Sustainability & Architecture: A Brief History
Sustainability & Architecture
Around 50% of all carbon emissions and all energy produced by human beings in developed
countries, is produced through buildings.
In response to this, the last few years have seen a successive tightening of building regulations
to ensure higher standards of thermal efficiency and encourage the employment of more
renewable sources of energy.
However, the relationship between architecture & sustainability goes back much further than
just the last few years and is concerned with much more than simply energy use.
Issues such as land use, social justice and politics have always played a significant role in a
relationship between architecture and sustainability that arguably finds its roots in the
The talk at this year's IAAAE symposium was a brief resume charting how the modern art of
making buildings had developed whilst always having the 'shadow' of sustainable issues
looming large in the background.
Victorian Social Reform
Nowadays sustainability is thought of mostly in terms of energy consumption and damage to
the natural environment, but it was in the context of damage being done to the human spirit
that sustainability issues first presented themselves in the modern world. Victorian England
was a place in which industrialisation had brought huge wealth in the hands of the few. The
rich leaders of industry, businessmen and nobles led a privileged life while the poor dwelt in
overcrowded, squalid streets riddles with disease. People like the famous writer Charles
Dickens and art & architecture critic, John Ruskin felt ashamed and realised that the situation
could not go on, in other words, that was not 'sustainable'.
Illustration 1: John Ruskin 1819 -1900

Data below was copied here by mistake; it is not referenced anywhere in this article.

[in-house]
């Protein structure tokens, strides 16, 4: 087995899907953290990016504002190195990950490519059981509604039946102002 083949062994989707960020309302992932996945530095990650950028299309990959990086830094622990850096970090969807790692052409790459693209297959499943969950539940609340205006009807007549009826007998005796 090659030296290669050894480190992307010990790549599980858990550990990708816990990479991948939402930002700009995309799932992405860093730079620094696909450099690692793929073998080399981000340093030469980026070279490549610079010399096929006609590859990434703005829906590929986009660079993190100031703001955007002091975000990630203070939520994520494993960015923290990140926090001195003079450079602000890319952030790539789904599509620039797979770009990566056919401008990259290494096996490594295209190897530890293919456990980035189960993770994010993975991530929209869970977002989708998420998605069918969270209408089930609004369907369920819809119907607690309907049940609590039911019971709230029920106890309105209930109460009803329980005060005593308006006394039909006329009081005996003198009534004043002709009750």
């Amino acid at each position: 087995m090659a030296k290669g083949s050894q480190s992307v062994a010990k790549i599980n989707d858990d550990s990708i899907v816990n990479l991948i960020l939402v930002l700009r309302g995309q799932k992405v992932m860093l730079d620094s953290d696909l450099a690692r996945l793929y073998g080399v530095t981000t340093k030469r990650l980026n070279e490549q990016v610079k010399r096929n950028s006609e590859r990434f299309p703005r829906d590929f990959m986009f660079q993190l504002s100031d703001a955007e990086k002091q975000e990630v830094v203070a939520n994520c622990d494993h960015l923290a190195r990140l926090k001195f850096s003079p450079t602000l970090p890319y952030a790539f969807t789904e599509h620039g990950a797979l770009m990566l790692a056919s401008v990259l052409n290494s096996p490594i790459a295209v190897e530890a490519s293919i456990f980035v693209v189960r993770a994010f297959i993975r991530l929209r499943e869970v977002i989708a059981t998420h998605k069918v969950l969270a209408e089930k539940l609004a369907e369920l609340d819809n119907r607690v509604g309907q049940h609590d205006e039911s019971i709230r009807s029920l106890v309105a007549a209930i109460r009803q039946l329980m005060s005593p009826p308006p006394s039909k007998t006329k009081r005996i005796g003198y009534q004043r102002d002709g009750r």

Dickens did much to highlight the suffering of the poor through his writing whilst Ruskin took
more direct action. He tried to organise working class men in such a way that they would be
able to improve their lot, and he spent virtually all of his personal inherited fortune on projects
to help them. His efforts eventually led to what we now know as the Welfare State. However,
in addition to social problems, the damage being done by industrialisation to the environment
and to health was becoming apparent.
Illustration 2: Painting by Claude Monet of Smog filled sky over
Coal was the fuel that drove the Industrial Revolution and the sky above England's cities was
filled with black smoke, whilst the air at street level was saturated with soot.
Victorian Land Reform
The main solution to the smog filled cities of Victorian England was the land use strategies first
put forward by Ebenezer Howard in his Garden City Plans. The idea was that a network of
'slum less, smokeless' low density cities where people lived, should be separated by
allotments, canals and a 'green' area (which would be used for recreation, grazing of animals
etc.) from the industrialised 'central city'. The network was to be connected via railway. In
other words, the city was to be 'pulled apart' and then 'immersed' in nature in its various
Illustration 3: lustration 3: Original Garden City Plan 1902
This strategy (illustrated in Howard's own 'ideal plan above) directly led to the creation of
places like Welwyn and Letchworth Garden Cities which thrive today, and it also led to the
famous concept of 'Town & Country' which lies at the root of Planning law in England as well as
being influential throughout the industrialised world.
Frank Lloyd Wright
The famous Frank Lloyd Wright is one of the most influential modern architects to have lived.
He was American and along with Mies Van der Rohe of Germany, Le Corbusier of Switzerland
and Alvar Aalto of Finland, was one of the founding fathers of modern architecture, and like the
other three I have mentioned, he made his name at around the turn of the 20 th Century.